NY Judge rules Teachout stays on primary ballot
Updated 2:57 p.m.
ALBANY An attempt by supporters of Gov. Andrew Cuomo to knock challenger Zephyr Teachout off next month's Democratic ballot was dismissed Monday by a judge in Brooklyn who ruled the liberal law professor met a residency requirement.
State Supreme Court Justice Edgar Walker turned aside arguments that Teachout did not meet the state's five-year residency standard.
Teachout had insisted that she met the requirement, saying she has lived in New York since taking a job at Fordham University in 2009.
"The lawsuit backfired," Teachout said Monday. "We have enormous momentum here."
Martin Connor, an attorney representing the Cuomo supporters, said they will appeal the ruling. The primary is Sept. 9.
Teachout repeated her call for Cuomo to debate her, saying there's no excuse now. New York Democrats want a choice and deserve a debate about education, schools, gas drilling and corruption, she said.
Teachout's campaign threatens to embarrass Cuomo's plans for an easy re-election by highlighting concerns from some left-leaning Democrats that he has strayed from Democratic principles by supporting business-friendly tax cuts and charter schools.
Teachout, who lives in Brooklyn, said she has spent time during the summers in Vermont, where she was raised and where her family still lives.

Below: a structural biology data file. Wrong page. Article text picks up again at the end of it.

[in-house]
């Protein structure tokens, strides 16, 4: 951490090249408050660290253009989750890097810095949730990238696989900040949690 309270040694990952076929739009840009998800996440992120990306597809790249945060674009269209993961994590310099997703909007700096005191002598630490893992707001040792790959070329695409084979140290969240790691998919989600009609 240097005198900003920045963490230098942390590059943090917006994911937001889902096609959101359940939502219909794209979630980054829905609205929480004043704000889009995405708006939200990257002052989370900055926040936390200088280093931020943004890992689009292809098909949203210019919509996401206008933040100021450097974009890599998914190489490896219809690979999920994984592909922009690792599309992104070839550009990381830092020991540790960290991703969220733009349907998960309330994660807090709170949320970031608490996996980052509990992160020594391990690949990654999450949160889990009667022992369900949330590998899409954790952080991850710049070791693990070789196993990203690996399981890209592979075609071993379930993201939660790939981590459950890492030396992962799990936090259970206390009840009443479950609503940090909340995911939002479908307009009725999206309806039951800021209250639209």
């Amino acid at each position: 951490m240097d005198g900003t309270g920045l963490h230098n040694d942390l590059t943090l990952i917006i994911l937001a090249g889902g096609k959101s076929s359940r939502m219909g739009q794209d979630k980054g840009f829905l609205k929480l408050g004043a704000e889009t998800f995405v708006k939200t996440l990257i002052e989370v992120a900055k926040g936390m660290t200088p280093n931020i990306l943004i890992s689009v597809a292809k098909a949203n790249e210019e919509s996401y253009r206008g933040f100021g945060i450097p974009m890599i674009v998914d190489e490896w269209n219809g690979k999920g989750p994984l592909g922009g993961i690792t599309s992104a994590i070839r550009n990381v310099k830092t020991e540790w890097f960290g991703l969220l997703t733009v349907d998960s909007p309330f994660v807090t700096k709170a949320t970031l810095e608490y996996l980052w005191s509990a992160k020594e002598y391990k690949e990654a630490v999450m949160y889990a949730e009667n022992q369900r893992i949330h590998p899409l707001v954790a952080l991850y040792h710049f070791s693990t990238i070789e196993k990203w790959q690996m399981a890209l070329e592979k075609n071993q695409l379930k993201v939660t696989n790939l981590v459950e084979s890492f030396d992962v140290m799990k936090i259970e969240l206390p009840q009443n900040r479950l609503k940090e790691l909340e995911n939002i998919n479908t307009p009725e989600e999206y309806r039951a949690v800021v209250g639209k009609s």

The residency challenge was filed by Harris Weiss and Austin Sternlicht, two registered Democrats from suburban New York City.
"Teachout has clearly 'lived' in New York, as that term is commonly understood, in order to pursue her career as a Fordham professor," Walker wrote Monday. He cited credible evidence that she has lived in a half-dozen New York City apartments since June 2009 after accepting the law school position, despite weekend trips, summer vacations "and brief sojourns teaching courses in other states," he wrote.
In court last week, Connor questioned Teachout about why she waited until this year to obtain a New York driver's license and pointed to a 2012 campaign finance record on which she had listed an old Vermont address. She called it a harmless error.
Connor also questioned her about a 2009 tax return that asked how many months she had lived in New York at the time of the filing. She originally answered zero months but recently amended the return to change it to six months.
Teachout mounted her bid to oust Cuomo after losing the endorsement of the left-leaning Working Families Party this spring. Cuomo won the backing of the party after noting his work to pass gay marriage and gun control laws and promising to work for a higher minimum wage and broad public campaign financing.
Polls show her campaign remains unknown to many voters.
The Democratic primary ballot will include a third candidate, comedian and drug law critic Randy Credico.
Other contenders in the governor's race include Republican Westchester County Executive Rob Astorino and Green Party candidate Howie Hawkins.